• The vocal clarity is astonishing. There is so much detail in these that gets lost in other headphones. That said, they do tend to get bright and fatiguing after a while. I cannot turn them all the way up without some minor sibilance. What does Sibilant mean?
  • The mid-range is definitely forward, which lends itself well to instrument precision as well as vocals. You’re going to start to hear subtle things that you haven’t noticed before in some of your favorite tracks. For instance, there’s some really cool feedback and echo on the song Drift by the progressive jazz band Chon. Guitars in general sound very clean and articulate, with revealing timbre. What is Timbre?


Amazing sound with build quality and comfort factor that suffers a little, at least over time. Still worth buying for the clarity alone. This is the type of headphone that will propel itself to the top of your collection for sure.

Final Word

Well friend, I would highly recommend the SR80e’s despite the perceived issues in comfort and build, but I’d go with the 60e since it sounds identical.


Well my friend, that’s about it for today!! I hope you got something out of this Grado SR80e review, and now have a better idea of the overall picture of these headphones.

Are you convinced that you should just go with the 60e? Let me know!

If you have any other questions, don’t hesitate to leave them below or Contact me! I very much look forward to speaking with you…

All the best and God bless,





Can’t decide which headphones to purchase? Interested in a complete buyers guide outlining over 40 of the best options on the market? Click on over to the best audiophile headphones to learn more!!

Be sure to also check out my Reviews and Resources page for more helpful and informative articles!



Grado SR80e


Build Quality


Sound Quality







  • Lively sound
  • Great Soundstage
  • Good Transient Response, Fast
  • Good Comfort Overall


  • Mid-Range Issue @ 2k
  • Build is a tad flimsy
  • Cable Too Big for Headphones

Don't forget to share if you found it helpful!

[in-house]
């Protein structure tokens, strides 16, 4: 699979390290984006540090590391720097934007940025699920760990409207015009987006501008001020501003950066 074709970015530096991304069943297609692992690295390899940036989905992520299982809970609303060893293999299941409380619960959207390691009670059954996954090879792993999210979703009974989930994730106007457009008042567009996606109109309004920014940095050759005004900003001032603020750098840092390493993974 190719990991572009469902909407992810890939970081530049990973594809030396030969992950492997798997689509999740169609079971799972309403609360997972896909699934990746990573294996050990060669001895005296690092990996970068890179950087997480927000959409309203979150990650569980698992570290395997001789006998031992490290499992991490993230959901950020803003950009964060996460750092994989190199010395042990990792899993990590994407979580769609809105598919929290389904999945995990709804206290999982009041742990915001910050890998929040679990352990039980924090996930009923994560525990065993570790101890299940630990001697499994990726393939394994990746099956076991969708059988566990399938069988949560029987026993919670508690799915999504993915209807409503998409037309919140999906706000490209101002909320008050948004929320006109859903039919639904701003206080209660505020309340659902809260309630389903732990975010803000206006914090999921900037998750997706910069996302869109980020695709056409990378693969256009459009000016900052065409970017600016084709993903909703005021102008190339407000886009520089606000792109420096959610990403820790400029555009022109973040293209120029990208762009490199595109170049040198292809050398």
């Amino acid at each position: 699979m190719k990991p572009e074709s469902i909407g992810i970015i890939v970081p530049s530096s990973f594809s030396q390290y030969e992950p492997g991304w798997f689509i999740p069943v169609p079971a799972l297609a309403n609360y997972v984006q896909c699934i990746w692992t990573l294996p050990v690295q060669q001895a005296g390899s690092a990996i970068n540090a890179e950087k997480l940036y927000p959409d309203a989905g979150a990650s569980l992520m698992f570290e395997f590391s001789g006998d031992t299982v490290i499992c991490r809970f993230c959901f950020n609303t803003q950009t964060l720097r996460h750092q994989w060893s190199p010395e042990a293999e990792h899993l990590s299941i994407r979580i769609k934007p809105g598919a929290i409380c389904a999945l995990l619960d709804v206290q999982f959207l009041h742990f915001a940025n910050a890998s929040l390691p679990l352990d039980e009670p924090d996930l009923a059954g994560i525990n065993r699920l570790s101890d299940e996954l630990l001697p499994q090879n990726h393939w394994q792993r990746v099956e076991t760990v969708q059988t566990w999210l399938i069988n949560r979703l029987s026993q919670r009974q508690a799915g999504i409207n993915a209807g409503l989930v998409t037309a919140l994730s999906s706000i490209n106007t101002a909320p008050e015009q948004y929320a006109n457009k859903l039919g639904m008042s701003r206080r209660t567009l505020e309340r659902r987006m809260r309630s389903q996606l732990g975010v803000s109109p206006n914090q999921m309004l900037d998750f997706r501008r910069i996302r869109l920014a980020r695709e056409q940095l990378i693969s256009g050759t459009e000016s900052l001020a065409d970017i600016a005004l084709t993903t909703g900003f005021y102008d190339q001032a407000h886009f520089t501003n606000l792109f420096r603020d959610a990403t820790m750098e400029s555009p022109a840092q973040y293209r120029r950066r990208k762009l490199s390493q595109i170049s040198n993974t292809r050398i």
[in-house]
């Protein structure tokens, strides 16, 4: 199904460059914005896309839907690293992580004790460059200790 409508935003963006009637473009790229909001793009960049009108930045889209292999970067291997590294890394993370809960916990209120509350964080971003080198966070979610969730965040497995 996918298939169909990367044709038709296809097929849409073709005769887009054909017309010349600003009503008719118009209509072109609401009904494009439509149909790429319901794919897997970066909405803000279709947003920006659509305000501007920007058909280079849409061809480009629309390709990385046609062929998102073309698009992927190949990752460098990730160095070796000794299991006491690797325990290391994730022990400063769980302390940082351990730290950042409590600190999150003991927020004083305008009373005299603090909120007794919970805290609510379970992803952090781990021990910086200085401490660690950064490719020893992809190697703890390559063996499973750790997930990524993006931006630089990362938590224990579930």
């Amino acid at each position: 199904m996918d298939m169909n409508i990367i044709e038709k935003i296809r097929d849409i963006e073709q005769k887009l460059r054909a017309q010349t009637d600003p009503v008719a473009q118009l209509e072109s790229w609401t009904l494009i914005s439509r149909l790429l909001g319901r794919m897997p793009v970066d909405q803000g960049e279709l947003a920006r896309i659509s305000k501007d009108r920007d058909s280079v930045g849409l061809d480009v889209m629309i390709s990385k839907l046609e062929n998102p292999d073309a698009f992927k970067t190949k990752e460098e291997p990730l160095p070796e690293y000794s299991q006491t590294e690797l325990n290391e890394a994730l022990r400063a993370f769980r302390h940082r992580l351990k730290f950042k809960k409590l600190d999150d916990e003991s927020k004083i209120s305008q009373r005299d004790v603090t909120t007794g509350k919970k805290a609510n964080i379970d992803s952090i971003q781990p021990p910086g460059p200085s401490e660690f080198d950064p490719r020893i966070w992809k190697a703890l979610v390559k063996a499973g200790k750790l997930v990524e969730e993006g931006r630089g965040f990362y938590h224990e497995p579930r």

You may also like


Keith Aldrige December 1, 2019 - 6:08 pm

Hello, Stu, well, I found the Philips comparison I wrote to you earlier about, now, another question though…I some time ago I bought Philips 9500 and love them. However, I do not want to duplicate. If I buy the Grado 80, am I duplicating the sound I already have in the aforementioned? If so, is the solution going to be buying the Grado 225? I did not see a review for the 1440 Shures yet. Some time ago, I had wrote you about that.

Stuart Charles Black December 3, 2019 - 1:53 pm

Hey Keith! Yeah I mean the SR80e may be a tad different in sound signature. There’s an unnatural peak at 2k, with a similar bass response and a bright treble. I do like the headphone but find that the 2k peak is kind of troubling. The 225e is just more of the same in fact: Pretty much the entire e line sounds basically identical to be honest. You may really enjoy the 60/80e though – I guess it would just depend on how sensitive your ears are to mid-range spikes and treble spikes. Mine don’t really like it although the headphone overall is still very good. Out of all the e line, I probably would only recommend people the 60 or 80e.

Aggie December 9, 2020 - 11:03 am

Hi Stuart,
how would you compare this SR80e to the Sennheiser HD 650? I mean only sound. As I mentioned in another comment, I have SR80e and I decided to buy HD 650 (just waiting for delivery). I wanted to try something more hi-end and HD 650 looked like a good idea. But now, when I just read this post, I think that I made mistake and I bought headphone which is very similar to my SR80e. What’s your opinion?

Stuart Charles Black December 11, 2020 - 8:31 pm

Hey Aggie!

The HD650 is more laid back for sure, with even less mid-range emphasis than the HD600. I would liken it to taking sandpaper to wood and smoothing it down, while the HD600 is the wood without sanding. The 80e is too forward @2k. I’d have to go back and read this review again to see what you were referring to, but you made a great decision in purchasing a 650. Don’t worry; you’re going to love it!


Leave a Comment